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What's So Smart About Substations? Built-in controls and automation enhance grid reliability and two-way power flow

Getty Images / AlphabetMN
Getty Images / AlphabetMN
Published On
Mar 15, 2022

Whether installed as a large, outdoor electrical yard or camouflaged behind an attractive building, electrical substations play a critical role in electricity transmission and distribution. As with much infrastructure, however, substation age is trending higher, just as today’s increasingly complicated energy networks are asking more of this equipment than ever. This includes enabling a two-way flow of electricity within distribution systems that was never part of planners’ initial visions.

So, as dollars begin to flow from last year’s massive infrastructure bill, utilities will be looking for substation designs that are smarter, not just newer. But when it comes to substations, what, exactly, does “smart” mean?

Why substations matter

Electric utility substations provide a broad variety of services within the nation’s transmission and distribution systems. They can house equipment to switch generators, circuits and lines into and out of operation, change voltage levels and shift power from alternating current to direct current and back again. They also provide valuable monitoring services to enable distribution system managers to track their networks’ operations.

“I believe the substation is the decision point for grid reliability,” said Keegan Odle, managing director of substations for engineering firm Burns & McDonnell, an architecture, engineering and construction firm and electrical system designer in Kansas City, Mo. “It’s there to deliver as much power to a load as we safely can. If you’re tying in multiple 500-kilovolt [kV] transmission lines, then you’re going to have very large substations. If you have a distribution system substation, you can do that in a much more compressed footprint.”

They generally fall into one of three categories:

Step-up transmission substations receive electricity from nearby generating plants and incorporate large power transformers to boost the voltage for more efficient long-distance transmission. They also might include a bus for distributing power between multiple outgoing lines and a tap to feed electricity back to the generating station for its own power needs.

Step-down transmission substations are sited at the opposite end of a transmission line, connecting it to other transmission networks or to a local distribution system. Power here is reduced to lower voltages and fed onto distribution substations.

Distribution substations are located close to end-users. These are the facilities you might see in a fenced-off pad in an industrial area or housed in an otherwise unassuming, urban, low-rise building. They can even be located underground, where space is especially tight. They reduce voltages even further for power distribution to residential and business customers.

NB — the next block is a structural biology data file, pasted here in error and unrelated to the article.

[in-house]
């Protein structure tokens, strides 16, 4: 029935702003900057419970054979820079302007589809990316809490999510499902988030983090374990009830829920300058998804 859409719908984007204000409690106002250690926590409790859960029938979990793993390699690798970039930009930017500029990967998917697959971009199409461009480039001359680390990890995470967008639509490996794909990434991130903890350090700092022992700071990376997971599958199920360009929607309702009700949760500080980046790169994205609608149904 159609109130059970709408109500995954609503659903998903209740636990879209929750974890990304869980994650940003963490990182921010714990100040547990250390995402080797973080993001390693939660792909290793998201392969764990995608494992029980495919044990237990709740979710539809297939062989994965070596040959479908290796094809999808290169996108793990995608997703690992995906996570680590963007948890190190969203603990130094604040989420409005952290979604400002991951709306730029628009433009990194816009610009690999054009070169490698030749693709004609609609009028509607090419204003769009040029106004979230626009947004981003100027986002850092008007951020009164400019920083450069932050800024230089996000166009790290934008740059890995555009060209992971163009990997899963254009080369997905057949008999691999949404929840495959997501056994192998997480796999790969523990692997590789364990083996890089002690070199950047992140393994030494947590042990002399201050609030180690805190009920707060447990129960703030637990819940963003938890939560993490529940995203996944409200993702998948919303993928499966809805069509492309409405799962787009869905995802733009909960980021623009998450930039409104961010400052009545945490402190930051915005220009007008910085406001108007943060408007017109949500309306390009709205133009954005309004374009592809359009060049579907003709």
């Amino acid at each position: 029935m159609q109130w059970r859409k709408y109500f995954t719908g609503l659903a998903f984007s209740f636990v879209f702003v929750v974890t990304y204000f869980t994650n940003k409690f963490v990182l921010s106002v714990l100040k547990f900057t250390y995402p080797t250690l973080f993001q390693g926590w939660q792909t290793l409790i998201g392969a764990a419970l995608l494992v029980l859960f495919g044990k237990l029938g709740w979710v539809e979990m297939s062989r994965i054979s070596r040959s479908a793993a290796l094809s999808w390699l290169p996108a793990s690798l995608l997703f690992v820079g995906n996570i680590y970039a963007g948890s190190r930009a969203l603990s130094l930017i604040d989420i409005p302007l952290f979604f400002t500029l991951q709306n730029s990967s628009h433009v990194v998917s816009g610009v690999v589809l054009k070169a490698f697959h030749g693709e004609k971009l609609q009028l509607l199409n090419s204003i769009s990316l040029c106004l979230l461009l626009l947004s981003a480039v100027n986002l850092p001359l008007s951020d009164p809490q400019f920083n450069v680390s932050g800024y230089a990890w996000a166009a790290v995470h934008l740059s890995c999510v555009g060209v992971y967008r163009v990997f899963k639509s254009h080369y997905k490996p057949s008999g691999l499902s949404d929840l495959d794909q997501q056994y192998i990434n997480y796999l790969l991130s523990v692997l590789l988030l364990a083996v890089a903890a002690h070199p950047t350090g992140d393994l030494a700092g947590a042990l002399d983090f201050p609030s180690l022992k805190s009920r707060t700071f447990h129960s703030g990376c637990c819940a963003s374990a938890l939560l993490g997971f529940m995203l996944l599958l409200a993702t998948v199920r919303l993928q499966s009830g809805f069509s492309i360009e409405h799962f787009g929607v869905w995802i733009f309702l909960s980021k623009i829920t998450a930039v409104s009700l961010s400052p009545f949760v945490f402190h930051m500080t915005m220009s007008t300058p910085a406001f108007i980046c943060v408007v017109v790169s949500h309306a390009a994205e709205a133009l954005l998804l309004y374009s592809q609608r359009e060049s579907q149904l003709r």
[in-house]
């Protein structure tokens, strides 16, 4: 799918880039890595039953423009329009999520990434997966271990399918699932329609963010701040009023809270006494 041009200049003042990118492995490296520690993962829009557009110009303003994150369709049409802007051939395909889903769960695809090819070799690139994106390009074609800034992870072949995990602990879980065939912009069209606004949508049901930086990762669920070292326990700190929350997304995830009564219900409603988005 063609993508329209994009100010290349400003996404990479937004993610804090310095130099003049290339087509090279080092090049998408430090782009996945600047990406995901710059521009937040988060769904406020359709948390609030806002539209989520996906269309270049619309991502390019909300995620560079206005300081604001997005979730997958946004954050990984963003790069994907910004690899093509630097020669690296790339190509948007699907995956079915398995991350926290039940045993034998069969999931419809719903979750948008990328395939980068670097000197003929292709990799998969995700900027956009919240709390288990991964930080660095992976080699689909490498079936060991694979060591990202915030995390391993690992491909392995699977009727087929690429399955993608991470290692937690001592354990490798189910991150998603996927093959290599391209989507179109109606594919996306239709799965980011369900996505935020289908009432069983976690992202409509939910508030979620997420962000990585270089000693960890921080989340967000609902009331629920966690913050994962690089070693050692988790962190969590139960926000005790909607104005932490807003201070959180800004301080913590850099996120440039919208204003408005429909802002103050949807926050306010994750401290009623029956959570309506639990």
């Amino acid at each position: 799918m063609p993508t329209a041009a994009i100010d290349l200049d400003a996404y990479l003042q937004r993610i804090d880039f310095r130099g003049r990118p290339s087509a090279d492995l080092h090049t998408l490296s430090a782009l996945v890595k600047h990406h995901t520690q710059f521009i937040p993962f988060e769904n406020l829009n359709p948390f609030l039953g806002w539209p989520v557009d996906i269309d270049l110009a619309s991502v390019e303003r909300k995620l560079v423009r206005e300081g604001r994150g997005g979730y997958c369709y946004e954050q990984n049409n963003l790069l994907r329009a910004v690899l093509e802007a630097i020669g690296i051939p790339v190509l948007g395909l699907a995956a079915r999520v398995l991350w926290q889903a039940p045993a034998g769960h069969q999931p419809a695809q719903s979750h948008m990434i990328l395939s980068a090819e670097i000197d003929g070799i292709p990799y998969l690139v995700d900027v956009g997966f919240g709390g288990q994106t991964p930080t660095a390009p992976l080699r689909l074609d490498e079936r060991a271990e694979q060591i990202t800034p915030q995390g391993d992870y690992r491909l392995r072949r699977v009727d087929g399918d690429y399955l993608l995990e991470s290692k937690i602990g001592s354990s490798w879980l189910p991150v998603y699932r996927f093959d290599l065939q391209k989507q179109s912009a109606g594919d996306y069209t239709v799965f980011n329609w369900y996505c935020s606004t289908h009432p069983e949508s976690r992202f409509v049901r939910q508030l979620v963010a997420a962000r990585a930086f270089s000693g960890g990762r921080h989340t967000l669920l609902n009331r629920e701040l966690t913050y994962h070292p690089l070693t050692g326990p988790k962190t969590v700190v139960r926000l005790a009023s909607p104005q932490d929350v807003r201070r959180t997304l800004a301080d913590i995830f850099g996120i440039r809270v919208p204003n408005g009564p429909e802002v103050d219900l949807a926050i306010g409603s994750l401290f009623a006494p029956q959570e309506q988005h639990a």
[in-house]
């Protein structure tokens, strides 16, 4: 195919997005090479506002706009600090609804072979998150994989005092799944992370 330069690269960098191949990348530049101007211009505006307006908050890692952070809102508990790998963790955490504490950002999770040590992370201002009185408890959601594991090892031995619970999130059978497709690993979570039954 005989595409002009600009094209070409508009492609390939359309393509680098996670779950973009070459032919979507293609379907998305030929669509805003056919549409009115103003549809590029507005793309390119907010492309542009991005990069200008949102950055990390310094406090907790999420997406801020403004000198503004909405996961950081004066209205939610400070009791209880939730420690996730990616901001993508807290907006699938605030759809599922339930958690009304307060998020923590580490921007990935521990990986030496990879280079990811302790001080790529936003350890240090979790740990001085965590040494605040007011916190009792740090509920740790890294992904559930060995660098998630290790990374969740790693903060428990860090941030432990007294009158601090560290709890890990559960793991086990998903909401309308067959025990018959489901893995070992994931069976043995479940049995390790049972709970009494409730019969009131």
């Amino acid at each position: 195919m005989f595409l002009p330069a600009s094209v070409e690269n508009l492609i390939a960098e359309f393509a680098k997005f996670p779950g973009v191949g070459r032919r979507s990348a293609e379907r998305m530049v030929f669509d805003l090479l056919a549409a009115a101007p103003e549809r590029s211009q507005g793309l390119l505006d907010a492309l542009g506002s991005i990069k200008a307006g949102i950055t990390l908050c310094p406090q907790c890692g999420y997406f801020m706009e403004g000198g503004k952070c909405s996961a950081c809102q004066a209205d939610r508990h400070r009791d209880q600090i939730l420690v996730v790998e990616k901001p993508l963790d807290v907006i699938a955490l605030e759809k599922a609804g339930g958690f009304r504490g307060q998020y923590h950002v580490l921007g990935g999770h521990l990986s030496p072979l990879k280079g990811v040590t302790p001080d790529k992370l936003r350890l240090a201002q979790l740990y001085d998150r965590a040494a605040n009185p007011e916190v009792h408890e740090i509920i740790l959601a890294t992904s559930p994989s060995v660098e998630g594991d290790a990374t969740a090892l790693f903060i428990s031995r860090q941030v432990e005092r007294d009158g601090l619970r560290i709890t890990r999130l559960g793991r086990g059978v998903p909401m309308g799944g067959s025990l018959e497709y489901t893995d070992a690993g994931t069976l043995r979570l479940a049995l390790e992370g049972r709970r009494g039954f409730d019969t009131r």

The space required for substations varies greatly. Most designs are air-insulated, and their equipment clearance requirements are based on the voltages they handle. Gas-insulated designs can be significantly more expensive but can still pencil out in tight locations such as dense, urban environments. This equipment doesn’t need open air around it for safe operation, so it can even be enclosed.

“If you’re using an air-insulated substation, you’re bound by the clearance requirements of the voltage,” Odle said, noting that utilities need other approaches when equipment is enclosed. “They might retrofit a building and put a gas-insulated unit inside. The cost goes up quite a bit, but you can put a bigger substation in a small footprint.”

Why smarter is better

Many of today’s substations are 40–50 years old, aging at the same rate as the rest of the nation’s electrical system. A decade ago, a 2012 U.S. Department of Energy report pegged the average age of large power transformers, a key component of larger substations, at 38–40 years old. Yes, they might still be functional at a base level, but they’re not designed for today’s increasingly dynamic grid operations. For example, with rooftop solar panels—along with their connected battery systems—these facilities now must monitor two-way power flow, a burden that will only increase over time. As electric vehicles become more popular, substations with the intelligence to monitor grid conditions during evening charging periods could become critical to ensuring power reliability.

When “smart” or “intelligent” are used to describe electrical systems, the ability to understand and react to data is at the heart of the conversation, and that’s certainly the case with substations. In a truly smart grid, these facilities could become data hubs, receiving data from pole-top transformers, understanding what that data could mean regarding near-real-time grid conditions and feeding that information back to inform system-wide control operations.

For today’s decades-old equipment, “the intelligence was just for what was there,” Odle said.

“We now have all this data coming in, and the older-generation devices just weren’t built for that. We need our substations to be just as intelligent to process that data,” he said.

The heart of substation operations

Relays are at the heart of substation operations and are a key target for upgrading. These are the devices charged with monitoring grid and substation conditions and passing on commands to electric control circuits, including breakers or other controllers. Protective relays are especially important because they detect defective equipment and other negative operating conditions and then initiate switching or other operations to restore safety.